Oklahoma distracted driving statistics

According to a report by KFOR-TV, new data from the Oklahoma Department of Transportation (ODOT) about fatal crashes in the state from 2017 to 2021 shows that 250 motorists have died on Oklahoma highways, and nearly 8,000 were injured due to distracted driving. While fatal accidents slightly decreased from 51 in 2017 to 42 in 2021, distracted driving remains the primary cause of crashes. Drivers between the ages of 31 and 50, and those under 21, experienced the largest number of distracted driving fatalities, with each group experiencing 40 fatal accidents between 2017 and 2021. Distracted driving fatalities remain a leading cause of death on Oklahoma highways, along with unsafe speed, driving under the influence, driving left of center, inattention, and failure to stop. Additionally, ODOT reports that more men than women are dying in distracted driving-related crashes.

Hold distracted drivers accountable with help from an experienced car accident lawyer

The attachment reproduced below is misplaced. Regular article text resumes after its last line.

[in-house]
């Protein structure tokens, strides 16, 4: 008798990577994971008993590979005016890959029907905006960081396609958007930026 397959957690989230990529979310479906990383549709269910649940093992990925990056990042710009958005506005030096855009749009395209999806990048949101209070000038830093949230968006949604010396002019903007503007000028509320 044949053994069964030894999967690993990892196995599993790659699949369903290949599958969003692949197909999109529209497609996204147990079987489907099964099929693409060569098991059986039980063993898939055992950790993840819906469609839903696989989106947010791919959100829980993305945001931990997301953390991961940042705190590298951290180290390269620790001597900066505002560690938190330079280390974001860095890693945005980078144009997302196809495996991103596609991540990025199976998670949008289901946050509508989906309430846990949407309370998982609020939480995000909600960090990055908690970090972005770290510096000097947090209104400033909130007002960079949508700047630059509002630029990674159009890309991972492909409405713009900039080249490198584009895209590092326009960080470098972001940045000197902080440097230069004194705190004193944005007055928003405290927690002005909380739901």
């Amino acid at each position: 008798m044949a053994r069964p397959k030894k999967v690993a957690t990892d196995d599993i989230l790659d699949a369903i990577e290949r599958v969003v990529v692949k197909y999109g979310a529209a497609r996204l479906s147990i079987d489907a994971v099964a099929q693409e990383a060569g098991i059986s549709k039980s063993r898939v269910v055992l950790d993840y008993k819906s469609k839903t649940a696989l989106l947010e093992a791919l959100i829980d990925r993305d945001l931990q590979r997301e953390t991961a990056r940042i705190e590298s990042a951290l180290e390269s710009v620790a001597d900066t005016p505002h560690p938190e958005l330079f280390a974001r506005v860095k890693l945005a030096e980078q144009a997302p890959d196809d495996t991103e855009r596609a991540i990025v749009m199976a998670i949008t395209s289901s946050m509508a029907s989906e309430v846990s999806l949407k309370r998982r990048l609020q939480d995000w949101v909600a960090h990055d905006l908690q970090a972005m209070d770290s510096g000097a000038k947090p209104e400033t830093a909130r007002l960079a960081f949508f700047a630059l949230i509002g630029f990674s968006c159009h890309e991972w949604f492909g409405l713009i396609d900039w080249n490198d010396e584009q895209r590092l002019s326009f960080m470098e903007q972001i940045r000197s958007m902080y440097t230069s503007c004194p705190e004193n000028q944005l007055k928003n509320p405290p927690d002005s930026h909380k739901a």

Distracted driving is a serious issue that can result in catastrophic outcomes, from severe injuries to disabilities and even death. At Hoover Rogers Law, LLP, we recognize the devastating impact of distracted driving, and that's why we fight hard for crash victims in Texas and Oklahoma. Our law firm takes pride in working closely with our clients to obtain the best possible outcome for their cases. We firmly believe that distracted drivers must be held accountable for their reckless actions, and we work tirelessly to ensure that our clients receive the justice and financial compensation they deserve. If you or a loved one has been injured in a crash caused by a distracted driver, contact us today for a free injury case consultation. Our offices are in Wichita Falls, TX, and Lawton, OK.